JAPANESE WORK ON CONSERVATION
In Japan Non-governmental Organizations (NGO) are looking to conservation of the environment. On May 31, 2005, Hideo Nakashima visited the McNary National Wildlife Refuge to learn how the United States practices conservation. John Gahr, McNary Refuge manager, explained how the Refuge operates and asked me to describe the Environmental Education Program. I think Hideo got information overload. He does not speak very much English but I have no idea how much he comprehends of what he hears. I know from listening to other languages I cannot keep up with the thoughts.
Our education program reaches thousands of school children each year. Teachers reserve a day to bring their classes for hands-on learning experiences with plants and animals - the main categories of living things. It is easy to understand that we eat mostly plants because they are rooted and can't run away, no weapons required for capture.
The vertebrate learning experience takes place in the display room where the artificial eyes of over 70 mounted bird specimens look down at the kids. Identifying the birds is very interesting because although the children may have seen some of the birds flying, never have the birds stood still for close examination. Differences in beaks range from the long narrow mud prober of the curlew to the short sharp meat ripping beak of the juvenile bald eagle. The mounted birds cannot be touched, but there are feathers, talons, beaks and bones for touching. Pelts of beaver, coyote, skunk, racoon, and otter are there for stroking.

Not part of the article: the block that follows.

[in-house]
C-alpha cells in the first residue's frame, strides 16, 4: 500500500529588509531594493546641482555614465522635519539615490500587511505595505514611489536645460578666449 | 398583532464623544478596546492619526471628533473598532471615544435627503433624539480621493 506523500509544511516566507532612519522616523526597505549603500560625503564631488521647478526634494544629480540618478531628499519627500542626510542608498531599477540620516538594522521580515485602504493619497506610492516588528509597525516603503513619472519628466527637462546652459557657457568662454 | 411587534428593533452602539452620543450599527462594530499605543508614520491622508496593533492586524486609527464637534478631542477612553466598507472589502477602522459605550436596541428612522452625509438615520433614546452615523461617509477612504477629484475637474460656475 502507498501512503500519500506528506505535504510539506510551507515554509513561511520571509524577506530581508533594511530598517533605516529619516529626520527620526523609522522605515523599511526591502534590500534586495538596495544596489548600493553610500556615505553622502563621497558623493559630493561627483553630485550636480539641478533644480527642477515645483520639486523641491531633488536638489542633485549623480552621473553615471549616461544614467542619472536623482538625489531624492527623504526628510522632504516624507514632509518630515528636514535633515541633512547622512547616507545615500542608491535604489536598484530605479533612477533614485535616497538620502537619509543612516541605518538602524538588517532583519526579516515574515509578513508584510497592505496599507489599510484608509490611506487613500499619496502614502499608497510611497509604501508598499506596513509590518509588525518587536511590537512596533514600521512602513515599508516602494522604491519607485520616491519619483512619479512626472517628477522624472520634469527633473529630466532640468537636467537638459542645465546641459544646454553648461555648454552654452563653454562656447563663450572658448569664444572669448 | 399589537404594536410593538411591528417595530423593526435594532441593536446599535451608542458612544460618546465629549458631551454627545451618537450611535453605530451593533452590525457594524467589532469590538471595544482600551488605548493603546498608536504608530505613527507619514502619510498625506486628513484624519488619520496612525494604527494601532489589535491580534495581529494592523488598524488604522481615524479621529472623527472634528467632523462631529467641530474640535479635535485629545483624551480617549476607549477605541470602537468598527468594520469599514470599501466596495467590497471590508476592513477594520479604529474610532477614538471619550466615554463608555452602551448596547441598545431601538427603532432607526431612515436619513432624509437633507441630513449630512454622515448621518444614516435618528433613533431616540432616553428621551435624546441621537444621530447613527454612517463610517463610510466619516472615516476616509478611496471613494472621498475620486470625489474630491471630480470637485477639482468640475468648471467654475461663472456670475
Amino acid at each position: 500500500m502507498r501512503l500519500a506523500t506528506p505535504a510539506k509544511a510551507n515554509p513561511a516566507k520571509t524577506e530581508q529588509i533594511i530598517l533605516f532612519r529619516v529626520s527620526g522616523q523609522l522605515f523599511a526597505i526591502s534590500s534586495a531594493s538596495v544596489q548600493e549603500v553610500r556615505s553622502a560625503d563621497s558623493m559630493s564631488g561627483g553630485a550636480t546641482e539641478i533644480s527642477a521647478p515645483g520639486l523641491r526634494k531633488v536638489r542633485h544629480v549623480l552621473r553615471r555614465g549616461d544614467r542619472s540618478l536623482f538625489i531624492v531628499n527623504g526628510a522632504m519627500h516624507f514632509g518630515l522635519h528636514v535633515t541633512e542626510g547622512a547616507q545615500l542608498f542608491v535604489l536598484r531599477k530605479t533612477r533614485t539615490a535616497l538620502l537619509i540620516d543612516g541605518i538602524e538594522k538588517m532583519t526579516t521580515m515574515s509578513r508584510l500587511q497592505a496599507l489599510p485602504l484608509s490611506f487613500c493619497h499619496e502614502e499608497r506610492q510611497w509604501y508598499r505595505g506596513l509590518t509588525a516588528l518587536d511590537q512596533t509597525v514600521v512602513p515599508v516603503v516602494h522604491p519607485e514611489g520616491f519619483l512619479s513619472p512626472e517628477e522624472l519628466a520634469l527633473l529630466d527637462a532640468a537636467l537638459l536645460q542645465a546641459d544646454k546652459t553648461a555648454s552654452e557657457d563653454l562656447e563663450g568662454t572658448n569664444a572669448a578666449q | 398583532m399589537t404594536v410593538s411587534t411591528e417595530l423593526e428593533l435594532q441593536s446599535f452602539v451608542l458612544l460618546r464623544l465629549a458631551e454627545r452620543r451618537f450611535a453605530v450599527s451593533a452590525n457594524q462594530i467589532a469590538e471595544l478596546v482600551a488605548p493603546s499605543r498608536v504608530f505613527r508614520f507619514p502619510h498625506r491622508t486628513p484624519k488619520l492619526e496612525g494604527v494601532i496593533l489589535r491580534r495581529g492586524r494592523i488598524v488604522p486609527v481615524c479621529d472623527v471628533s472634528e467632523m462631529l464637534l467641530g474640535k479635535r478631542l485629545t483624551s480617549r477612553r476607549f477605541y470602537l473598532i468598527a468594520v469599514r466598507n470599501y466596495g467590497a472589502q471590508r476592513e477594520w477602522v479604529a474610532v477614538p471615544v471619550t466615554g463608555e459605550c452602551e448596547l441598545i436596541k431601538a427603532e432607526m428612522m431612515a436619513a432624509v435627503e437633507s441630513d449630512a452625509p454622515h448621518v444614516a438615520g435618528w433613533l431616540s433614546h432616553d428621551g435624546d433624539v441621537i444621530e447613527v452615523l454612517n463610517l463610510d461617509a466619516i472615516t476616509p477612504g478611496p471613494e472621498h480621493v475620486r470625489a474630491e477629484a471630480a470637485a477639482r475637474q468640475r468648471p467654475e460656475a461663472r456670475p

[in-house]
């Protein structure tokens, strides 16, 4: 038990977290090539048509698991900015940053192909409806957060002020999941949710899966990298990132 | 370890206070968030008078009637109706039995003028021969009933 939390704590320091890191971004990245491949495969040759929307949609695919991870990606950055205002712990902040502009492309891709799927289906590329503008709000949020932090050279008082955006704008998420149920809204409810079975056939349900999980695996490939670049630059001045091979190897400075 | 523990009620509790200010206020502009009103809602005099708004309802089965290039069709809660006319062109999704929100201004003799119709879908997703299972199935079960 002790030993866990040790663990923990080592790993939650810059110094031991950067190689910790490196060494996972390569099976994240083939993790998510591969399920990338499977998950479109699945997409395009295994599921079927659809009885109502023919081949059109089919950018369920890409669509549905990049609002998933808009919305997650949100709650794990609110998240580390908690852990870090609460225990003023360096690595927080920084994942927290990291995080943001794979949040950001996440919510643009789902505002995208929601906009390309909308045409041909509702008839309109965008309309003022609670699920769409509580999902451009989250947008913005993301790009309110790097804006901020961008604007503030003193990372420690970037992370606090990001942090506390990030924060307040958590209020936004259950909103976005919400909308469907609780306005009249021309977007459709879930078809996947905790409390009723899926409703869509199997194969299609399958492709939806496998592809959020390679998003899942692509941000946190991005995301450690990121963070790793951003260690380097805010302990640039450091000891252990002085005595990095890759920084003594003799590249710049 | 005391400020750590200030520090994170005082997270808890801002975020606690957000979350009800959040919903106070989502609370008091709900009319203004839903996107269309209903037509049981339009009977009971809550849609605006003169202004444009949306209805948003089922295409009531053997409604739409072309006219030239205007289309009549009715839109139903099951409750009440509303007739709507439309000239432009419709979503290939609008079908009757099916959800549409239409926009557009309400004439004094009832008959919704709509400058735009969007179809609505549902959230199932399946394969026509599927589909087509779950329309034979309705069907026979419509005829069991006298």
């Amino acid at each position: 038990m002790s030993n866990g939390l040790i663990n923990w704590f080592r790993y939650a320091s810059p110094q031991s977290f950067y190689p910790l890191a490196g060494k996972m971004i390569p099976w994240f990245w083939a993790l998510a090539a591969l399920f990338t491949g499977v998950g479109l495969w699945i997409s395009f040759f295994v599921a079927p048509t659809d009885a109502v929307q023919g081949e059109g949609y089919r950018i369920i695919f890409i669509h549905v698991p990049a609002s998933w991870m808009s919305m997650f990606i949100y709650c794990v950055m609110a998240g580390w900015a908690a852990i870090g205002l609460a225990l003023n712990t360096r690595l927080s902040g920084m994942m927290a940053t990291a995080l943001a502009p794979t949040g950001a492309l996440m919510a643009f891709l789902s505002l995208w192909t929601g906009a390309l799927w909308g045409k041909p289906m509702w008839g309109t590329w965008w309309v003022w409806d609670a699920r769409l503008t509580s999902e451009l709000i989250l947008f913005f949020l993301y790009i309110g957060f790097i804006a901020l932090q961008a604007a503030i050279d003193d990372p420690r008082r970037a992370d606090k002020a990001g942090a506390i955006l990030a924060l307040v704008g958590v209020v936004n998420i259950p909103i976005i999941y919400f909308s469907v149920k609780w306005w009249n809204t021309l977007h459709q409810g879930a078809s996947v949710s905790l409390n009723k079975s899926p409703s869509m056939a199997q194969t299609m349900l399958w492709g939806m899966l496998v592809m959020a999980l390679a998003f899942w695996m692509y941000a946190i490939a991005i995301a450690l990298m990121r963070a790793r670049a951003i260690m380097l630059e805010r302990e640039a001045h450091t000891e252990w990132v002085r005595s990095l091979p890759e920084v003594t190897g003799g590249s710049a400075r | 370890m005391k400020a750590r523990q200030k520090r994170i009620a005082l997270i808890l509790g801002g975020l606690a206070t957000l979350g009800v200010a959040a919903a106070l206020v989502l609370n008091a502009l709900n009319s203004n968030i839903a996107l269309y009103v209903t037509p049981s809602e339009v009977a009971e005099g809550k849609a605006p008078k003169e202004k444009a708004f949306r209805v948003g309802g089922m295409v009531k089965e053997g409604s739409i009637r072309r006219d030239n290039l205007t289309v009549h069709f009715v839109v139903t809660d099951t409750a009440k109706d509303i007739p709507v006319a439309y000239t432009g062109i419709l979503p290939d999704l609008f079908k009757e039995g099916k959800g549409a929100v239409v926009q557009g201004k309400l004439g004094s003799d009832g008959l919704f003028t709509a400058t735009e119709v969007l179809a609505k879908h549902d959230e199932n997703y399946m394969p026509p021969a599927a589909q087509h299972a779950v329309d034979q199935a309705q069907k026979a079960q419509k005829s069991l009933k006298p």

Plants are touched, smelled, and examined in the native plant plot as the guide walks the group toward the pond. At our 'stumphenge' (a cluster of large stumps) children find tiny animals under the leaves and in the soil illustrating connections of plants to habitats. They see flowers disected and differences in leaves under microscopes. Differences are noted in the lives of plants - rosettes, stems, flowers, and seeds are examined in season. The water habitat and desert habitat show off their respective plants and we talk about root systems that thrive in each.
Invertebrates are taken from the pond water and mud, separated with probes by the children and examined under microscopes. How exciting to examine a worm and be told that it is the mid life of the midge flies flitting all around us! Damsel fly nymphs are delicate beautiful creatures as are many other 'critters' the children discover wiggling in the mud.
The tule-mat teepee is the place to learn how Native peoples lived with nature.
The bird blind allows observing birds without being seen by them. Muskrats, fish, turtles, and bullfrogs are often observed there, too.
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